Hope

We went to another World Tour of Wine dinner last night. The wines and menu were, so they said, Chilean. I can vouch for the wines, inasmuch as I saw the labels on the bottles and tasted their contents. I am not certain about the menu, but I suspect it was based at least loosely on Chilean fare.

Last night’s dinner was the first, we were told, that was not a sell-out. The crowd seemed a little sparse, though I imagine there were at least sixty or eighty in attendance. It’s possible that attendance is declining because we’ve begun revisiting countries’ wines. Chile was among the first countries whose wines we tasted; that earlier dinner is what prompted our group to start our own wine-specific gathering at one another’s homes, doing a blind-tasting of Malbec wines. We agreed last night to have another gathering early next month at the house of a couple who live close to us. Despite our decision last night to do that again, I have the sense that there’s not as much enthusiasm about these gatherings as there once was. And I’m not quite sure why that is.

There was quite a bit of enthusiasm last night when someone suggested the group should organize a trip on a California wine train. The idea appeals to me, but I suspect such trips are crowded. My ideal, of course, would involve a multi-day trip in a private train car, visits to multiple wineries (with tastings), and overnight stays at luxurious properties. The cost for such a dream excursion would be out of this world, I imagine. But one can dream, can’t one?

Two people who used to participate in our group, a brother and sister, have stopped because of his pulmonary illness. Coincidentally, I received an email from him this morning, responding to mine, suggesting that we might be able to get together sometime soon for happy hour at his sister’s house, where he’s been staying since his latest hospital visit. Apparently, from what I’ve been told, he is more than a little depressed because he is tethered to oxygen tanks and doesn’t have much energy to get up and about. I can only imagine what that must be like; I hope I can help boost his morale a bit when we visit.

Most of the members of our wine group have known each other for many years; in fact, that’s true of all the members except for Janine and me. We are the newcomers, the outsiders, the interlopers. We’re not treated that way, but I don’t feel truly part of the group because I don’t know the other members nearly as well as they know one another. I suppose it takes time, a lot of time, to feel truly engaged in such a tight-knit group. I’m much more relaxed with the group than I once was, but I can’t be completely comfortable with any of them in a one-on-one basis. That’s true of most people; I mean that’s the way I feel with most people. I can relax and open up in a group setting, but it takes me quite a long time to really relax. Maybe “quite a long time” actually means forever. I can’t even completely open up with myself, and I’ve known the person with whom I share mind and body for many year; still, I have secrets I won’t even share with me. It sounds like gibberish, but it’s not; not really.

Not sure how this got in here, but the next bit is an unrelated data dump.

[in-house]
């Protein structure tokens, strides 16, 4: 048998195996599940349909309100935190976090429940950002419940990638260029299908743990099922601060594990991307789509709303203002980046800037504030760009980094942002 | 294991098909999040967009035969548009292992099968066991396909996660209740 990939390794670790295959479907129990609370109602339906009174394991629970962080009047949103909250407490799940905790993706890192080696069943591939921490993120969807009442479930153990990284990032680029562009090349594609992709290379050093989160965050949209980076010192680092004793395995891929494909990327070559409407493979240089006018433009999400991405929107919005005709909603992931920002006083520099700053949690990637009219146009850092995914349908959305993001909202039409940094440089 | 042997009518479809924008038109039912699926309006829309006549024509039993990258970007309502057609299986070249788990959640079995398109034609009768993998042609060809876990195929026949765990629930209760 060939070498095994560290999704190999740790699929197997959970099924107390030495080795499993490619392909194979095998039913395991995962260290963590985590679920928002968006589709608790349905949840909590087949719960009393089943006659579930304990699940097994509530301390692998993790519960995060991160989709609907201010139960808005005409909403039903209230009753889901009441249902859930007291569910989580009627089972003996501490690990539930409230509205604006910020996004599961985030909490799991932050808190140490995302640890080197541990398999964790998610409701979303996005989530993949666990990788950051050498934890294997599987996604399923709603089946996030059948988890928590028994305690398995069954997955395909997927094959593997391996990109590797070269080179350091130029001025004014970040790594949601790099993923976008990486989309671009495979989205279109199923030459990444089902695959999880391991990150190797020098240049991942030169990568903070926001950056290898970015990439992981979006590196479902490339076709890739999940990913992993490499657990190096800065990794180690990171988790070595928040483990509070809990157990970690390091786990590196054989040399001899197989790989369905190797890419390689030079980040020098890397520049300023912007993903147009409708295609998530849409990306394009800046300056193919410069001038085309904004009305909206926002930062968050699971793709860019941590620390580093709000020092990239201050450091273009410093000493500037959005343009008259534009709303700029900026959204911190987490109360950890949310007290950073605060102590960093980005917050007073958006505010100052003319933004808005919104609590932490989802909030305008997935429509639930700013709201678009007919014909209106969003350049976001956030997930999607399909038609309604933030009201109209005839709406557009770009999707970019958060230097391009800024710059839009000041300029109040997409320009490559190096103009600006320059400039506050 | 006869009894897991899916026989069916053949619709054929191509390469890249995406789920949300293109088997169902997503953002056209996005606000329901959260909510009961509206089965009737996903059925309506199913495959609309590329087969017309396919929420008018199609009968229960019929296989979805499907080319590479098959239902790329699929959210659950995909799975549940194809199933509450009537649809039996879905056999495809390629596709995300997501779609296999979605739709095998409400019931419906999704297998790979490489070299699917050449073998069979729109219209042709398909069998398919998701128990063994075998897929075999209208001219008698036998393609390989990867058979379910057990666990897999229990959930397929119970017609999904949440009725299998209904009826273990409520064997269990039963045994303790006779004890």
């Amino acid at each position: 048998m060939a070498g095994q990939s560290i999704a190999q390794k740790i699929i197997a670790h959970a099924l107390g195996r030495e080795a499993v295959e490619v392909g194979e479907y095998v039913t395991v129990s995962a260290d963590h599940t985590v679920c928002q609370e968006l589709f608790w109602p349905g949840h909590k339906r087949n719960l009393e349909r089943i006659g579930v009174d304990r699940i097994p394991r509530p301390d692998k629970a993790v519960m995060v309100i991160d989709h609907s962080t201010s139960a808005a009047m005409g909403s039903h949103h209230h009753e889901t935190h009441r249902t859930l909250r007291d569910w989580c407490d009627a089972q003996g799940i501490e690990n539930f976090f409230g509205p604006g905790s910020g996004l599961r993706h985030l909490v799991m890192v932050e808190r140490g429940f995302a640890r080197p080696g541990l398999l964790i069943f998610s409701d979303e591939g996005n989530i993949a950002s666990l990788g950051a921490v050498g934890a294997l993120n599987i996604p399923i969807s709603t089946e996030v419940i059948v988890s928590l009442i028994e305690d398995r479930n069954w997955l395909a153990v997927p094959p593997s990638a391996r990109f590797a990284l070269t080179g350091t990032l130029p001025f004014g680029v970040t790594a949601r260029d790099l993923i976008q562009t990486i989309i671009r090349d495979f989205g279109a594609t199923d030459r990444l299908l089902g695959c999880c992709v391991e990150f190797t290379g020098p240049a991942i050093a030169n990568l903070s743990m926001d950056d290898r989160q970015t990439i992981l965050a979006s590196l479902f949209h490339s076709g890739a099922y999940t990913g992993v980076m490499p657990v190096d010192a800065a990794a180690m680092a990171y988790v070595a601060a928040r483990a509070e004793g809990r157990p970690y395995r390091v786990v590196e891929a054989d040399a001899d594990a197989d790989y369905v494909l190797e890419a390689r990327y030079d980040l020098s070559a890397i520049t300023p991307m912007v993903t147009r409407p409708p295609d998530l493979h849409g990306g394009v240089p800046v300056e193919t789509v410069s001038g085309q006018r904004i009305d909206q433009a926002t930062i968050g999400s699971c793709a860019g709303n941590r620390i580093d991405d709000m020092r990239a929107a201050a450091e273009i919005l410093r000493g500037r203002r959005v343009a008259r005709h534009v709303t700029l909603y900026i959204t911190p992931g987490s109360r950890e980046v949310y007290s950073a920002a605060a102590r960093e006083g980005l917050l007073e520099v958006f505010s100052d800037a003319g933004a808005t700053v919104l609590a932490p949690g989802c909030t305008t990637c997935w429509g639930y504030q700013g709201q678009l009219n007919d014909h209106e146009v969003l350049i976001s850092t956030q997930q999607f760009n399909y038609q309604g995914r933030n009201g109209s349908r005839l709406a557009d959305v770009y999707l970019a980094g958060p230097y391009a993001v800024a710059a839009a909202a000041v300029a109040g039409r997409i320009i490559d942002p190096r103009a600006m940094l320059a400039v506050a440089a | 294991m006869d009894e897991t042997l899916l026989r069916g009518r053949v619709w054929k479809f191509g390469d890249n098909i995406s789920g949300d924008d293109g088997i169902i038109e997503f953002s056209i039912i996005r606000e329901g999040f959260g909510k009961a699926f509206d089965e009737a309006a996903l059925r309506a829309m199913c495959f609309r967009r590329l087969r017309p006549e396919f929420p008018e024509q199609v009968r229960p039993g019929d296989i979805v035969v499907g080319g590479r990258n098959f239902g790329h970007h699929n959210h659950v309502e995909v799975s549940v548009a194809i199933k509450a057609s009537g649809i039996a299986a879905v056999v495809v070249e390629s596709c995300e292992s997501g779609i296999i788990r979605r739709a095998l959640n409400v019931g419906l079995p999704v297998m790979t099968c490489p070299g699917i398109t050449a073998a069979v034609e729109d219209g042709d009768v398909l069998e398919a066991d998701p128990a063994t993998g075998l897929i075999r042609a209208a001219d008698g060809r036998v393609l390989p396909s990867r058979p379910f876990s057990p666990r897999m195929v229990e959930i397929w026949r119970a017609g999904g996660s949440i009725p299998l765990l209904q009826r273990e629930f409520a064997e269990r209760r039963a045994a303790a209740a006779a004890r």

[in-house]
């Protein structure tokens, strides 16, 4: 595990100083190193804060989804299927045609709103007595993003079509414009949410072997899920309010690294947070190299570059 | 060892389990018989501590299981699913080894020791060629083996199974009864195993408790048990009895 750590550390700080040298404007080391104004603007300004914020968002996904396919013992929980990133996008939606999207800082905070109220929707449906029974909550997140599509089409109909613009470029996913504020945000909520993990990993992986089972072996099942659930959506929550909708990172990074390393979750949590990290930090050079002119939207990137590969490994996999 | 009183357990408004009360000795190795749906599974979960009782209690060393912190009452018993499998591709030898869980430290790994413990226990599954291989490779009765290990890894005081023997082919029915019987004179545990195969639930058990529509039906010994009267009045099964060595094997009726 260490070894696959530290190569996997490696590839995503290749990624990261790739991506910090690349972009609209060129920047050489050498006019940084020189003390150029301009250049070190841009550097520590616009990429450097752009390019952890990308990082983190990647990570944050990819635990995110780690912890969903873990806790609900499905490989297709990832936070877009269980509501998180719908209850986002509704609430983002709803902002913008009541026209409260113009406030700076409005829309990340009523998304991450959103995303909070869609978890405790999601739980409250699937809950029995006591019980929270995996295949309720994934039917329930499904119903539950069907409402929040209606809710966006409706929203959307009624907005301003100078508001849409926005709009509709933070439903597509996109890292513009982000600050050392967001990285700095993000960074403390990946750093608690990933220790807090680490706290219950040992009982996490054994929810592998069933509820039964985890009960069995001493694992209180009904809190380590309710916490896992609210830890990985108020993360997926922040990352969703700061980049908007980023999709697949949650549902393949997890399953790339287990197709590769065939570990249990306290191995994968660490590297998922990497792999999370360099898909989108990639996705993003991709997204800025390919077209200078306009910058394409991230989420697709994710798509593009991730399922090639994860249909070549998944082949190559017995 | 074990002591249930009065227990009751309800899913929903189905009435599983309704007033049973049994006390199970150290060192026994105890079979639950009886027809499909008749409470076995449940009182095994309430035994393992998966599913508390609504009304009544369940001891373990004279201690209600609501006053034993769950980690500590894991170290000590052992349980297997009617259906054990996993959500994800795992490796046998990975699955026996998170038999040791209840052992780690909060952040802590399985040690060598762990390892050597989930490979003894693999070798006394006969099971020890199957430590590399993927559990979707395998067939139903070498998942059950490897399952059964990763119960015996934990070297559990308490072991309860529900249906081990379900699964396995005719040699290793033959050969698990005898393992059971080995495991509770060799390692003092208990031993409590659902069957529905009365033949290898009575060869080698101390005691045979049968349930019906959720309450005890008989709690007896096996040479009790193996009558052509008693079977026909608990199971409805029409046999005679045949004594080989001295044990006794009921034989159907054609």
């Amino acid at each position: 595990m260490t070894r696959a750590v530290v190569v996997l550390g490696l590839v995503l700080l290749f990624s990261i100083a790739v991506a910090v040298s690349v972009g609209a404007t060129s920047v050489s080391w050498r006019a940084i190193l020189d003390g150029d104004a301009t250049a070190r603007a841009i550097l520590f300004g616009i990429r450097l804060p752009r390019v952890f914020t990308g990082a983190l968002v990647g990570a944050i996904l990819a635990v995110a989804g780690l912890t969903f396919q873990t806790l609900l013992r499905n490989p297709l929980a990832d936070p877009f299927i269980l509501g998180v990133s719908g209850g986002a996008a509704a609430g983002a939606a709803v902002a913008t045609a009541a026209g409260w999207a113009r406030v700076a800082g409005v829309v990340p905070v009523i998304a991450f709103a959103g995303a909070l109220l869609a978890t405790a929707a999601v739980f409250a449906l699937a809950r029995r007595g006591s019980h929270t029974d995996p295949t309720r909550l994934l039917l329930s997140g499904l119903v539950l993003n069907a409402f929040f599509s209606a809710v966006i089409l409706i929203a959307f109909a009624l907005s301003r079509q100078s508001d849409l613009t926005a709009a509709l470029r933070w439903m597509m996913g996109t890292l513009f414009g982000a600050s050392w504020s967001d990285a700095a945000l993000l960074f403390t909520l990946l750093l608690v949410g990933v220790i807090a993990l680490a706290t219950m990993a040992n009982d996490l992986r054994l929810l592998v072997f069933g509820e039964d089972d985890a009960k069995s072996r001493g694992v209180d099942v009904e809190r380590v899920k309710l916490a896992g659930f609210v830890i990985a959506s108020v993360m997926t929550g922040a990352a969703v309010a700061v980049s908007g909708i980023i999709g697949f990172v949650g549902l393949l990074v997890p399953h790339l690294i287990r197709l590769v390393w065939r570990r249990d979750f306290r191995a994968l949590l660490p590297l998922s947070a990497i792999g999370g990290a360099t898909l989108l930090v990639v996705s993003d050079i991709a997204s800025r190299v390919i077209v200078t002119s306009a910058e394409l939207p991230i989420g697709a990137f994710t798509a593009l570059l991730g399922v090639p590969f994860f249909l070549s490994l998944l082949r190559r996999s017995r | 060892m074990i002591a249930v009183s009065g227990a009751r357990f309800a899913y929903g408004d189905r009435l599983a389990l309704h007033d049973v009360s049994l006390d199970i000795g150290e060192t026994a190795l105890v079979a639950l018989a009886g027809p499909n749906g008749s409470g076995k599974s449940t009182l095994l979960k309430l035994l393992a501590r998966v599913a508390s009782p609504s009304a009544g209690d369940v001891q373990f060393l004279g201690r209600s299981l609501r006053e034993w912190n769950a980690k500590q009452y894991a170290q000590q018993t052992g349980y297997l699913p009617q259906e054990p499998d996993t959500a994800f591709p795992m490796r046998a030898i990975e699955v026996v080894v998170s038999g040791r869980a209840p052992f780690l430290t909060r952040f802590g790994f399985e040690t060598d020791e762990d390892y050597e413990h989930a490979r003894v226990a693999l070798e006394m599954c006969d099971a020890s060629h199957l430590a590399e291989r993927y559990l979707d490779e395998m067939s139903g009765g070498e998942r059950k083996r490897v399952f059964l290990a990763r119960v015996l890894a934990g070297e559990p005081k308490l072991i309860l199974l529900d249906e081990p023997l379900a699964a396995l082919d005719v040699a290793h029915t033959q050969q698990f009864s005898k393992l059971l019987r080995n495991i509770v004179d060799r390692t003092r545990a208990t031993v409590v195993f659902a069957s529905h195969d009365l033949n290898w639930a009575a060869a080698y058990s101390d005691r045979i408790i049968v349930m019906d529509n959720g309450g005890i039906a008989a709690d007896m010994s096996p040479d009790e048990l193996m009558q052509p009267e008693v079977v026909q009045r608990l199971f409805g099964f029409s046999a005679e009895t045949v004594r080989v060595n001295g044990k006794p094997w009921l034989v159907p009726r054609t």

***

I have an appointment with my primary care doctor’s nurse this morning. The objective of the appointment is to get a referral to an ENT doctor to see if that doctor can identify the cause(s) of my excessive phlegm/mucus and resulting cough; not only the cause, but the cure, I hope. My primary care doctor is on vacation. His prescription of a diuretic and potassium seemed to help for a few days, but then the symptoms came back with a vengeance.  My wife insists I do something about the cough; she says she wouldn’t let me get on an airplane with a cough like that. I think she was speaking as if she were the pilot or flight attendant. And she’s probably right. Even though I don’t think I have anything contagious, my cough probably would frighten an entire plane-load of passengers, who would fear exposure to the bubonic plague or something equally (or more) scary. We shall see what we shall see. I sure want this cough to disappear.

Aside from the cough, I have a pretty severe pain in my upper vertebrae. Today is the third day of it and I’m ready for it to end. I’ve skipped going to the gym since the pain started because I don’t want to exacerbate it.

This business of illness, pain, coughing, etc., etc. is interfering with my ability to enjoy daily living. This is not what I was planning for this July, nor for the remaining years of my life. Something’s gotta give. My hope is that all the nastiness will disappear into a quickly-fading memory. Let’s hope.

About John Swinburn

"Love not what you are but what you may become."― Miguel de Cervantes
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